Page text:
[Laughs] Because it was a quarter of the price of Avatar. Sorry, Jim! I’m a cameraman, primarily. My films have always been criticized for being too visual, too misty, too this or too that, but I don’t care. We’re dealing with a visual medium; storytelling is entirely visual, as Hitchcock said. Because I went to art school and I can draw, I know exactly how the script is going to evolve into a film.
Now we get to Blade Runner:
There is a rumour you’ll be making a Blade Runner sequel.
It’s not a rumour – it’s happening. With Harrison Ford? I don’t know yet. Is he too old? Well, he was a Nexus-6 so we don’t know how long he can live [laughs]. And that’s all I’m going to say at this stage.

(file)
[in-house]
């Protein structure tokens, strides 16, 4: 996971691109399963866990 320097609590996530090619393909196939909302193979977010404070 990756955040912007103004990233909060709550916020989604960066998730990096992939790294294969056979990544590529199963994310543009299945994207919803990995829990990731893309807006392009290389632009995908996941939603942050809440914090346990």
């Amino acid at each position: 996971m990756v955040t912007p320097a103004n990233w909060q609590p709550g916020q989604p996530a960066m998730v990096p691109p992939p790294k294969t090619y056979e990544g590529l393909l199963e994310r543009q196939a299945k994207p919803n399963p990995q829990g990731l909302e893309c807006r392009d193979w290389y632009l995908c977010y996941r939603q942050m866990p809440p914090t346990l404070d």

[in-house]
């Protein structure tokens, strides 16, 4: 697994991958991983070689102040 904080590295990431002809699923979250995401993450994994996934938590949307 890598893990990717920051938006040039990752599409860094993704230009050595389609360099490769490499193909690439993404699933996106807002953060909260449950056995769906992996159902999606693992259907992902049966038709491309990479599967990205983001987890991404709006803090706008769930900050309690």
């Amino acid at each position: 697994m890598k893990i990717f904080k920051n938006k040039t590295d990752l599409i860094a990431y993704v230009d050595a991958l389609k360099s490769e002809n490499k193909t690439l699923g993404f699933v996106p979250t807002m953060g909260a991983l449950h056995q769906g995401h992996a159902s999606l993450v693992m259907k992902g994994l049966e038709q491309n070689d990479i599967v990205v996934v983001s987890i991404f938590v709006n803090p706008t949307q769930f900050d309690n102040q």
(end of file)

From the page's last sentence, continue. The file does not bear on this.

Right out of the man’s mouth, there will be a Blade Runner sequel. 2012 marked the 30 year anniversary of Blade Runner’s theatrical release. Thirty years is a long time, I’m sure that Scott and others have kicked around the idea of a sequel before this so there is no telling how far or much of the sequel story line has already been put together by Scott. For all we know right now there could be a rough script put together already.
What do you think? Is there an argument out there about not making a sequel to such a beloved film? Let us know what you think in the comments section below.